This tool is designed to translate results of the Kraken metagenomic classifier (see citations below) to the full representation of NCBI taxonomy.
kraken-report --db $DBNAME kraken.output
Multithreading: Use the --threads NUM switch to use multiple threads.
Quick operation: Rather than searching all k-mers in a sequence, stop classification after the first database hit; use --quick to enable this mode. Note that --min-hits will allow you to require multiple hits before declaring a sequence classified, which can be especially useful with custom databases when testing to see if sequences either do or do not belong to a particular genome.
Sequence filtering: Classified or unclassified sequences can be sent to a file for later processing, using the --classified-out and --unclassified-out switches, respectively.
Output redirection: Output can be directed using standard shell redirection (| or >), or using the --output switch.
FASTQ input: Input is normally expected to be in FASTA format, but you can classify FASTQ data using the --fastq-input switch.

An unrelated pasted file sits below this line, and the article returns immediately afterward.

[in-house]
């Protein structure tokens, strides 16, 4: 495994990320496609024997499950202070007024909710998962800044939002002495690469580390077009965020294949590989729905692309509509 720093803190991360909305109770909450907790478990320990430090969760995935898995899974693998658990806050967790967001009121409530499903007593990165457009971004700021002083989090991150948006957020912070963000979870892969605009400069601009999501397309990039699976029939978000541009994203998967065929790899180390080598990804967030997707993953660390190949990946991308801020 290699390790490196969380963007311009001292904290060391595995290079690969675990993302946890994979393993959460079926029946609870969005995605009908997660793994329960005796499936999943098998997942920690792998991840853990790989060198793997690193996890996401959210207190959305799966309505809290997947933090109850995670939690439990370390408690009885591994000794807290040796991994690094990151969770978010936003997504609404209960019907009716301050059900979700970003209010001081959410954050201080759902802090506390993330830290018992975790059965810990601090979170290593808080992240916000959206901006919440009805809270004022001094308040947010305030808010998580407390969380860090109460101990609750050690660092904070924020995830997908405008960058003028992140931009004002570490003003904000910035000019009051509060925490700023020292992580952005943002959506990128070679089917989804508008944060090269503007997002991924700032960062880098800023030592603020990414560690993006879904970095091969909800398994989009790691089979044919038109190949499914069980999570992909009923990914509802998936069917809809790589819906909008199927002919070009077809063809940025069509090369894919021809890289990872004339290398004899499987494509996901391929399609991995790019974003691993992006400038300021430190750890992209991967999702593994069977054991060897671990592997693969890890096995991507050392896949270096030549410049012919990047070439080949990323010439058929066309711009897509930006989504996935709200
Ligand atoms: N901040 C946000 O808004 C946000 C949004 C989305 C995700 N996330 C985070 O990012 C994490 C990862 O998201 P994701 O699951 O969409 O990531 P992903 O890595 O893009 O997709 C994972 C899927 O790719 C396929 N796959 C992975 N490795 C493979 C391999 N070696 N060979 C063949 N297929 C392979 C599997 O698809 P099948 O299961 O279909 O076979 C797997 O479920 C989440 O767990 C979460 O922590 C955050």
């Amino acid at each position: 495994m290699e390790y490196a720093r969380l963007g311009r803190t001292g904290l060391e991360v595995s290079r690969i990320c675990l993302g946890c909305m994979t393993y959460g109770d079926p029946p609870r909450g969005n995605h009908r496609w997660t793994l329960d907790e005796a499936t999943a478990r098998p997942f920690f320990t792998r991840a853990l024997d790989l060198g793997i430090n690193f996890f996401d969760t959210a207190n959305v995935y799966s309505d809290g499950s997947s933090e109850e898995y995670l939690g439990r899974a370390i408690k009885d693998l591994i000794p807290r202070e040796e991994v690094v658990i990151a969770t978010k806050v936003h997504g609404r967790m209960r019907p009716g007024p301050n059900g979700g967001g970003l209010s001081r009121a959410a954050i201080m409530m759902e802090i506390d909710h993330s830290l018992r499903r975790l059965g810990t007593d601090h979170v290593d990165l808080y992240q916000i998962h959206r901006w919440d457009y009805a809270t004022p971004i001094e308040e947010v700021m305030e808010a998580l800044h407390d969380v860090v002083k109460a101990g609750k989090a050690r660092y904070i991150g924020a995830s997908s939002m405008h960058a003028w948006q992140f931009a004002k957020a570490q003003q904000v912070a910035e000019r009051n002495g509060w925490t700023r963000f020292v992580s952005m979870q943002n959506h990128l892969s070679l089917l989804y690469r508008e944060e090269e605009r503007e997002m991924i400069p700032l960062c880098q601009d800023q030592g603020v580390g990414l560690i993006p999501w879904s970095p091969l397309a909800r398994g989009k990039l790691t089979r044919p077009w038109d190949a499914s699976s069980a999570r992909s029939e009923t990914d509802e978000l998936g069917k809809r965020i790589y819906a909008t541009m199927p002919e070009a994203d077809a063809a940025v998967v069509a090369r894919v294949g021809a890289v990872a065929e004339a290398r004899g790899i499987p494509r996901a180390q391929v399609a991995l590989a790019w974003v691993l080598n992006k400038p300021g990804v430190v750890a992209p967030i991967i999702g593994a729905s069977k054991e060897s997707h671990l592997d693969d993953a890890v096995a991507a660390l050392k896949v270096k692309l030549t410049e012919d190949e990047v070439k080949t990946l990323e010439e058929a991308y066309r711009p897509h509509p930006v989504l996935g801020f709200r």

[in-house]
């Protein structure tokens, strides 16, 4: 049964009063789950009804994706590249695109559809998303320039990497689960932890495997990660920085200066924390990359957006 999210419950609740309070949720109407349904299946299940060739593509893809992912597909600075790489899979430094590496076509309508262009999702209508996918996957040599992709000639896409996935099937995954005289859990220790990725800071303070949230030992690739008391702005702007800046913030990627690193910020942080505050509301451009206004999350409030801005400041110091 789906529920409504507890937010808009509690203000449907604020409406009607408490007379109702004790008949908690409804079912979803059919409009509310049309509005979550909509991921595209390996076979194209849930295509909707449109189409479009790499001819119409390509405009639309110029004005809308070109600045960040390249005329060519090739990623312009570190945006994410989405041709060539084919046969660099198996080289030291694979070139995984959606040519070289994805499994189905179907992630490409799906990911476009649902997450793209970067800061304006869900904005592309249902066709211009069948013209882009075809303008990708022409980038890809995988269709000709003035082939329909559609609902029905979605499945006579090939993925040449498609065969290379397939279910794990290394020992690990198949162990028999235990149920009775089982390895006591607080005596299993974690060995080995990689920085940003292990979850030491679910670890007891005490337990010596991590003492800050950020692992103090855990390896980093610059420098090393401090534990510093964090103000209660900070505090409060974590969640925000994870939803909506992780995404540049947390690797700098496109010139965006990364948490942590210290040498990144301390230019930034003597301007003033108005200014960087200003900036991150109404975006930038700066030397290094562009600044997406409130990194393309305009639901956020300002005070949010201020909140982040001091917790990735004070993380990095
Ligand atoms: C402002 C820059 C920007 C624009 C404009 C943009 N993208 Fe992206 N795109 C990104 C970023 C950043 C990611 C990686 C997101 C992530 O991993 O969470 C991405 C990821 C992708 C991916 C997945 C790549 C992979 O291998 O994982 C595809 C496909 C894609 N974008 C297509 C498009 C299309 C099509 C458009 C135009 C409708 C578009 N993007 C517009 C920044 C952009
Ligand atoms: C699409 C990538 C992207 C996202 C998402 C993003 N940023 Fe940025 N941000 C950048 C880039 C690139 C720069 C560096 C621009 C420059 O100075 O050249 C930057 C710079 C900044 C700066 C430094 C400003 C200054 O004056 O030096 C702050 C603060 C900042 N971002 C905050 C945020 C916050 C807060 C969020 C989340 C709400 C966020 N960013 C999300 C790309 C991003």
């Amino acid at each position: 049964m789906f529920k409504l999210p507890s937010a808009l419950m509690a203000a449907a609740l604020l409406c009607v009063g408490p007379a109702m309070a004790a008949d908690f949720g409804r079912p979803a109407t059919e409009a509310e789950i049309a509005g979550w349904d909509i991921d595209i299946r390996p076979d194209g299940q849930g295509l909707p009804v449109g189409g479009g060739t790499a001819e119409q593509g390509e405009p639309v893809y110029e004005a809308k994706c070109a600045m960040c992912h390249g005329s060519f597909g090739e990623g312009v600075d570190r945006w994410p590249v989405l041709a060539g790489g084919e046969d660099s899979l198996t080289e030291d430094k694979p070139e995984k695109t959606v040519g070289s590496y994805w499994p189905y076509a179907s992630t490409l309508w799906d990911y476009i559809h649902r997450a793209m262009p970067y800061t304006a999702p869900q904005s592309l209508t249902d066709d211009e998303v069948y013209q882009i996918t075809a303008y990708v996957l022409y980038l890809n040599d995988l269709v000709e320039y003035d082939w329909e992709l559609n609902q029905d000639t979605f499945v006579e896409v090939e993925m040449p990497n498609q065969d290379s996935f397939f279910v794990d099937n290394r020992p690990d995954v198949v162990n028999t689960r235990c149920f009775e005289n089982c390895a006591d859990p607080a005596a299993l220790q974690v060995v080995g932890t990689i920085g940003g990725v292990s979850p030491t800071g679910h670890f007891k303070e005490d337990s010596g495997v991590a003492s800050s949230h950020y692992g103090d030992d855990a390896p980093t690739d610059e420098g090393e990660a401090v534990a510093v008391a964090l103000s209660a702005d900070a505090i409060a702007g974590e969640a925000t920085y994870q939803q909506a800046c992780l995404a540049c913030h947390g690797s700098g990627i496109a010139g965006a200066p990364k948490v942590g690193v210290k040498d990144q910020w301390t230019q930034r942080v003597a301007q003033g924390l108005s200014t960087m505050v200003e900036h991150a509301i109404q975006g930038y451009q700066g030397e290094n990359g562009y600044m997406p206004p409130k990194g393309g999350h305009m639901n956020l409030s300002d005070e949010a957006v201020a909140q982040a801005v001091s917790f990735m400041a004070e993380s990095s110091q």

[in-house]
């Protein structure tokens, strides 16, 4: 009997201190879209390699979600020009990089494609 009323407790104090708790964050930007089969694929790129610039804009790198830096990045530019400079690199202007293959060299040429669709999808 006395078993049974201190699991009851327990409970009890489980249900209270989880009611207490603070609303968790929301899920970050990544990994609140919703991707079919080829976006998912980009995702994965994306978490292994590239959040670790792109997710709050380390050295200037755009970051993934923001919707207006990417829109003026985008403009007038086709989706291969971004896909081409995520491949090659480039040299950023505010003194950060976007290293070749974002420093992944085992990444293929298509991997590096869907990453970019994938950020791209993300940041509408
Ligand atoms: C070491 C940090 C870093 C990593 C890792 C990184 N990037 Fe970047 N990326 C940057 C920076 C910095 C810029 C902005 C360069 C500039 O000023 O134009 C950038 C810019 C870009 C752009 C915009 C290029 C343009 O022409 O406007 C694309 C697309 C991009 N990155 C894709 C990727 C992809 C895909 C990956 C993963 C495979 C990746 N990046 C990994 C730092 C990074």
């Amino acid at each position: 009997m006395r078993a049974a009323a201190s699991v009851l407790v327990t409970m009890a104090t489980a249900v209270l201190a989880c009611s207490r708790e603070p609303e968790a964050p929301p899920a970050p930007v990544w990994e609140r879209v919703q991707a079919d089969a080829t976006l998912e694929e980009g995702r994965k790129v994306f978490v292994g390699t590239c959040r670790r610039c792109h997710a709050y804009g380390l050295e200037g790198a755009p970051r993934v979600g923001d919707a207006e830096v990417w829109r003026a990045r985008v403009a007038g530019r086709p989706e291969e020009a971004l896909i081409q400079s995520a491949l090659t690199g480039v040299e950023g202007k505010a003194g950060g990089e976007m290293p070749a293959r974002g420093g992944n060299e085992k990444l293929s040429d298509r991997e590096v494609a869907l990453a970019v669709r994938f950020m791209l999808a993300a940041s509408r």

Compressed input: Kraken can handle gzip and bzip2 compressed files as input by specifying the proper switch of --gzip-compressed or --bzip2-compressed.
Input format auto-detection: If regular files are specified on the command line as input, Kraken will attempt to determine the format of your input prior to classification. You can disable this by explicitly specifying --fasta-input, --fastq-input, --gzip-compressed, and/or --bzip2-compressed as appropriate. Note that use of the character device file /dev/fd/0 to read from standard input (aka stdin) will not allow auto-detection.
Paired reads: Kraken does not query k-mers containing ambiguous nucleotides (non-ACGT). If you have paired reads, you can use this fact to your advantage and increase Kraken's accuracy by concatenating the pairs together with a single N between the sequences. Using the --paired option when running kraken will automatically do this for you; simply specify the two mate pair files on the command line. We have found this to raise sensitivity by about 3 percentage points over classifying the sequences as single-end reads.